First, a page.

Tag Archives: spring onions

Sticky Chilli, Ginger, Citrus Salmon


Oh look, I cooked fish again and oh look I cooked it with fennel. This is mainly a Hairy Dieter’s recipe, with some tweaking.

Serves 5


5 125-150g salmon fillets, skin on
1 fennel bulb
3 spring onions, sliced lengthways


2 stem ginger balls, finely chopped
2 tbsp stem ginger syrup
3 tbsp soy sauce
3 garlic cloves, finely chopped
zest and juice of 1 orange
zest and juice of 1 lemon
1 small red chilli, finely chopped
salt and pepper

*I didn’t actually have a chilli so substituted 1 tsp chilli powder


Make up the marinade, ideally in a large rectangular flat dish à la this one. A bowl will work fine (in fact, I used a bowl and am recommending a flat dish in hindsight). Lay the salmon fillets in the dish with the skin side pointing vertically, season with plenty of black pepper (and chilli powder if you like) and leave for a few minutes. Turn skin side down, peppper, leave, turn to the third side, pepper, leave and finally turn once more to skin side up. Cover and put in the fridge for at least half an hour. I made mine up in the morning and left it around 8 hours (!)

When you’re ready to eat, preheat the oven to 220oC/425oF/gas mark 7 tear off a piece of foil large enough to bake the salmon in. Lay out on a large oven tray, I recommend using a deep one in case of leakage. Remove the tough outer fennel leaves and cut off the manky bits (for want of a better word). Halve from top to bottom, lay flat side down then cut into thin (2mm) wedges from outside edge to centre. Put out on the foil with the spring onions then carefully place the salmon fillets on top, skin side down. Not going to lie, hands really are the best way of doing this. Drizzle over about half of the marinade, pull up the sides of the foil and scrunch together to form a seal.

Put in the oven for 15 minutes, bring out and check. My oven is a bit of a cold-burner and mine took a fair while longer. Meanwhile reduce the rest of the marinade on the hob until viscous and sticky. When the salmon is ready, plate up with the fennel, some steamed veg and drizzle over the reduced marinade.


sticky salmon


Everything-But-The-Kitchen-Sink Chicken Stir Fry


As I’m currently on Easter break I am home for a while which means I have access to many more (free) ingredients than I would do normally. Hence this stir fry has got everything I could get my hands on in! It could easily work with a lot fewer ingredients.

Serves 4-5


400g chicken breasts, cut into strips
1 large red onion, thinly sliced
1 large carrot, thinly sliced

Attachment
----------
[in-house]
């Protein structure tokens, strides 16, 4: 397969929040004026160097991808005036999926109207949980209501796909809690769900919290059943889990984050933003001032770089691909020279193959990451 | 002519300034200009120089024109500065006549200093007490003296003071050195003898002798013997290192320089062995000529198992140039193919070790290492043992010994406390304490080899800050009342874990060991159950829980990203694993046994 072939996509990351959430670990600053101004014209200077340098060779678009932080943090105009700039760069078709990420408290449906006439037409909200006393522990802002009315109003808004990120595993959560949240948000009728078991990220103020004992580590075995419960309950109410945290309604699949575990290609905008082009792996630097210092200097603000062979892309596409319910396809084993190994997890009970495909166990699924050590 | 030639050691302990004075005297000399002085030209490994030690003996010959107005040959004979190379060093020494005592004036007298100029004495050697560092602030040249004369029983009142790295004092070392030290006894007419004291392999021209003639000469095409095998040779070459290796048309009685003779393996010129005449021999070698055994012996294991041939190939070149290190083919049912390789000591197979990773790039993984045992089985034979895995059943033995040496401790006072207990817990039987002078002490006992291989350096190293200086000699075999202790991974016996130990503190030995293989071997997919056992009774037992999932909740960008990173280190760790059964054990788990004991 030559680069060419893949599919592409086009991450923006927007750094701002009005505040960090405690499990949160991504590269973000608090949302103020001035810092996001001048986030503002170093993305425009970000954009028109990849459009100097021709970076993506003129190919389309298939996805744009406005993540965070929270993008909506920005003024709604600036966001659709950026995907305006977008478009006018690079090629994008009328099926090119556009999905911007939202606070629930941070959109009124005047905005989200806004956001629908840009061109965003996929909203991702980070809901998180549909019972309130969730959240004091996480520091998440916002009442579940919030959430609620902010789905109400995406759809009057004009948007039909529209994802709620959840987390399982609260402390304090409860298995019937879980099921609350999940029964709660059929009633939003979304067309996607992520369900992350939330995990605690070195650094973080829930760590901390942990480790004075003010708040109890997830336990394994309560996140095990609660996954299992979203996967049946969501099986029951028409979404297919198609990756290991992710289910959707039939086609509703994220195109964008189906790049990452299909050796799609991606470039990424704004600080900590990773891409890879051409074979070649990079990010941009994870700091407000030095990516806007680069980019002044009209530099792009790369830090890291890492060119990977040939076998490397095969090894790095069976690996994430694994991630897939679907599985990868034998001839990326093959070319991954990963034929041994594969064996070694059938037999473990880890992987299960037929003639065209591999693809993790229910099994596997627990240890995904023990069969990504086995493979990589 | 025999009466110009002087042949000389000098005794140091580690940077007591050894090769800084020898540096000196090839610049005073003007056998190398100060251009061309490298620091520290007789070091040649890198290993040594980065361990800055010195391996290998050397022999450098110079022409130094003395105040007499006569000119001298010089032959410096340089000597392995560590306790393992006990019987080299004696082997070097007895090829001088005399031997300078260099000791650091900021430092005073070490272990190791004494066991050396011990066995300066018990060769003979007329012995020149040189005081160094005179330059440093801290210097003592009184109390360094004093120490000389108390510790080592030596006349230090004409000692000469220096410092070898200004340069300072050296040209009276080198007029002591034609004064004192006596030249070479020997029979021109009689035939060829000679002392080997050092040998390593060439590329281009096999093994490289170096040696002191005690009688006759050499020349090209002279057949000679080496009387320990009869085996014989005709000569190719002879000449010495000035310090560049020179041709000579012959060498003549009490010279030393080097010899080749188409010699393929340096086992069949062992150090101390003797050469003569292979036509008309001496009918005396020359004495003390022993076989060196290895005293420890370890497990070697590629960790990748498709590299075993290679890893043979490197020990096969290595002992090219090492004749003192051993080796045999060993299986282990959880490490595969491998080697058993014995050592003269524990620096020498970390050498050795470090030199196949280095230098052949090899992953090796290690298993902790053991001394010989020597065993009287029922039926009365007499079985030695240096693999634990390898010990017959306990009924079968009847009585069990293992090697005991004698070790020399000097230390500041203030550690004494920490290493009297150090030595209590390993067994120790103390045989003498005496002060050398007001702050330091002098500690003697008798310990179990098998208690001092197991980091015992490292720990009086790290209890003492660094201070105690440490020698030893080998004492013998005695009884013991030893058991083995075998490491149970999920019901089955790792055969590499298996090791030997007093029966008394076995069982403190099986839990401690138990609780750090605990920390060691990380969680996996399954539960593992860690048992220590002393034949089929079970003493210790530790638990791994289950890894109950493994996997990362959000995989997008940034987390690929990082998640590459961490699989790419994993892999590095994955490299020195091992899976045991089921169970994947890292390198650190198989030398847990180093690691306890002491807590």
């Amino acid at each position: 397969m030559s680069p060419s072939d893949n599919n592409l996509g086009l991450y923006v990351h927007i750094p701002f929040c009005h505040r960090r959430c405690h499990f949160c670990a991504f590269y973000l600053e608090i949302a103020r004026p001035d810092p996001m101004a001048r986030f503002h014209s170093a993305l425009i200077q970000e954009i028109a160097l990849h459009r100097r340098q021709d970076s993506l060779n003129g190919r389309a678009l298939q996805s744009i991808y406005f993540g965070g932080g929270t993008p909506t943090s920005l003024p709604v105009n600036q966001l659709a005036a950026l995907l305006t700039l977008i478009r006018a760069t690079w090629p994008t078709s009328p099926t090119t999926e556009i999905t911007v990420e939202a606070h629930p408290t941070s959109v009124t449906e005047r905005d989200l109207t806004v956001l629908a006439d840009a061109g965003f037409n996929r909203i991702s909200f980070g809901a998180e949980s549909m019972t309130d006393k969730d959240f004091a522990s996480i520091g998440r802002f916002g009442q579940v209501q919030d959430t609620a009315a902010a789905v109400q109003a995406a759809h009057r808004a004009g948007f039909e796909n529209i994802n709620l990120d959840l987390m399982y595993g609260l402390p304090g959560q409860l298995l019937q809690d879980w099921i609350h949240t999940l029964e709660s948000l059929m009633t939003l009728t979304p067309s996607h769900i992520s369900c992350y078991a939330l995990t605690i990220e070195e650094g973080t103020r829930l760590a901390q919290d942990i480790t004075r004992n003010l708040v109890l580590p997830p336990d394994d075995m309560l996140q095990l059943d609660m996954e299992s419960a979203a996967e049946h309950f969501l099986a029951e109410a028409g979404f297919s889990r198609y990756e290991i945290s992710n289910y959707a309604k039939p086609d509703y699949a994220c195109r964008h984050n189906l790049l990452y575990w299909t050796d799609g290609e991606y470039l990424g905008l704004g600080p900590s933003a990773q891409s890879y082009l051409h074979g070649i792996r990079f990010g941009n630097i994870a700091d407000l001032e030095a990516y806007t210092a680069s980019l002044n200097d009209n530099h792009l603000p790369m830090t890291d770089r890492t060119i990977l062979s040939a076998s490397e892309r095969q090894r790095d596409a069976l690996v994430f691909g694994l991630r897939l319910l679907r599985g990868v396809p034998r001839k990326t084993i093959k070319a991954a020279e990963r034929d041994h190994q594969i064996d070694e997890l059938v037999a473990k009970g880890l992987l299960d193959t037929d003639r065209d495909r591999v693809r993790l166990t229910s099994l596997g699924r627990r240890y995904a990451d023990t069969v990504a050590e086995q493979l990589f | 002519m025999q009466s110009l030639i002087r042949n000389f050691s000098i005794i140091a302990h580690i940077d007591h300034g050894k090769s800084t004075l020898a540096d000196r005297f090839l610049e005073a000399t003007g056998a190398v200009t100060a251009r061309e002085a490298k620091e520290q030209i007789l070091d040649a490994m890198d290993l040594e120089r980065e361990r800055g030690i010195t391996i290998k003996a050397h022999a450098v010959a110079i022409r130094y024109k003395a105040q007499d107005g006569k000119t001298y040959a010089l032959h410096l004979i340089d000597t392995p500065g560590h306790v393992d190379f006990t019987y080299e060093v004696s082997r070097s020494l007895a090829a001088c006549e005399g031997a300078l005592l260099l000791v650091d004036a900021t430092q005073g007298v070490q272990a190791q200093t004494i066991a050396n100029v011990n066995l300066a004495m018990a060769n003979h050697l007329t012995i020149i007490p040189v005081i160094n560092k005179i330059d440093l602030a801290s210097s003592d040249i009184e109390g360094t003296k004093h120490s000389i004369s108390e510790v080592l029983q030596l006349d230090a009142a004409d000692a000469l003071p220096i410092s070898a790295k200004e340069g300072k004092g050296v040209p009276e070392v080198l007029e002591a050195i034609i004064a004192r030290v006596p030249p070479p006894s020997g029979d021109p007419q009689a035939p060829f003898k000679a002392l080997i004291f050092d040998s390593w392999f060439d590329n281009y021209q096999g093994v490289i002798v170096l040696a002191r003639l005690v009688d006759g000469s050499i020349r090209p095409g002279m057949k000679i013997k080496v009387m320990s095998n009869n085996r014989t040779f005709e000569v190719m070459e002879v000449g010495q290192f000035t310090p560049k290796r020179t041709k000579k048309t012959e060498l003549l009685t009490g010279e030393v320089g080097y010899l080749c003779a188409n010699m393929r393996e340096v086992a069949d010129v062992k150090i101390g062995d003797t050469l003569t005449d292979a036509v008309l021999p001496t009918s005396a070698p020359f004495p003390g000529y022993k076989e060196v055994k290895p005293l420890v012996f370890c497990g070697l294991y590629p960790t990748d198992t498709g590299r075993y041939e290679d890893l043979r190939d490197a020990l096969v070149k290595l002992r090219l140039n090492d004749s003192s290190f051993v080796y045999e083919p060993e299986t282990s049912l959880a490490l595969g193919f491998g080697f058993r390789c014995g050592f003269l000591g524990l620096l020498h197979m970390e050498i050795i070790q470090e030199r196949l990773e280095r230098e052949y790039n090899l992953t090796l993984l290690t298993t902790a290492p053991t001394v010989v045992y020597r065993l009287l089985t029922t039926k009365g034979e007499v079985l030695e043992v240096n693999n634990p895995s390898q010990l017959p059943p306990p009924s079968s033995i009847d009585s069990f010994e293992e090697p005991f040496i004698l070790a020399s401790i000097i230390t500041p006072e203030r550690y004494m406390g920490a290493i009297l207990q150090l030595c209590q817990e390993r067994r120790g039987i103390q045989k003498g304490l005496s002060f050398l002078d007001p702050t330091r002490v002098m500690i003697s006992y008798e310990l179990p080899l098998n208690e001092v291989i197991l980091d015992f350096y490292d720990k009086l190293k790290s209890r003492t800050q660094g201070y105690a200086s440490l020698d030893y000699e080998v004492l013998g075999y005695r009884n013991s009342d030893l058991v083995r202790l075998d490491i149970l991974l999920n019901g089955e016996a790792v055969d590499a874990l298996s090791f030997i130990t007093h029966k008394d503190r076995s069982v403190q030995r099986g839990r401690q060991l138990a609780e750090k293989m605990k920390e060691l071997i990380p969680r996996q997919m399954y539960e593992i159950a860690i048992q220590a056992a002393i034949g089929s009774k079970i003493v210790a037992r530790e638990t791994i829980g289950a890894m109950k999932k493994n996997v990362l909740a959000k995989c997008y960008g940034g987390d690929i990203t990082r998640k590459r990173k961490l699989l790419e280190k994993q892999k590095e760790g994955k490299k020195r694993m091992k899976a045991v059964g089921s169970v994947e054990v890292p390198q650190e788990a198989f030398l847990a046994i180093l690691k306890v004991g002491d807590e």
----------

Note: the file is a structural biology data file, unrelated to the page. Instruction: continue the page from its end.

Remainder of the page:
½ broccoli, cut into small florets
handful red chard, leaves stripped from stems, stems sliced
½ karela*, cut horizontally into strips
1 red pepper cut into strips
1 cup of peas
handful peanuts
handful cashew nuts

*also known as bitter melon apparently, I picked one up in the supermarket because it looked interesting. This really is pretty bitter, though grated in the marinade it gets cooked through nicely and loses its edge much more than when left in chunks. If I use it again I think I will probably grate it all.


6 spring onions, sliced
3 cloves garlic, grated
½ bitter melon, grated
thumb-sized piece of fresh ginger, grated
3 tbsp soy sauce
3 tbsp tomato purée
2 tbsp brown sugar
½ tsp cinnamon
2 tsp chilli powder
3 tsp coriander
1 piece galangal, broken into a few pieces
zest and juice of ½ a lemon
zest and juice of ½ a lime
1 kafir lime leaf
handful fresh basil, torn up
handful fresh coriander, torn up
1 stick lemongrass, slightly crushed
glug sesame oil

Serve with noodles


Usually I would advice cutting everything up first but seeing as your chicken is going to want to marinade for a while it makes sense to do the marinade first. Stick all the marinade ingredients into a large bowl. Give a good mix then add the chicken and smush around until everything is relatively evenly coated. Cover with clingfilm and stick in the fridge. I left mine for an hour or so. Go get cutting!

If possible get a wok, preferably one with a lid. (You could use a frying pan but it would have to be pretty mega). Toast the nuts for a few minutes then set aside. Fetch your marinaded chicken from the fridge. Heat a fairly large glug of oil (sesame if you have it, but this is by no means essential) over a high heat. Add the chicken and fry off for a few minutes, until cooked through. Remove and put to one side.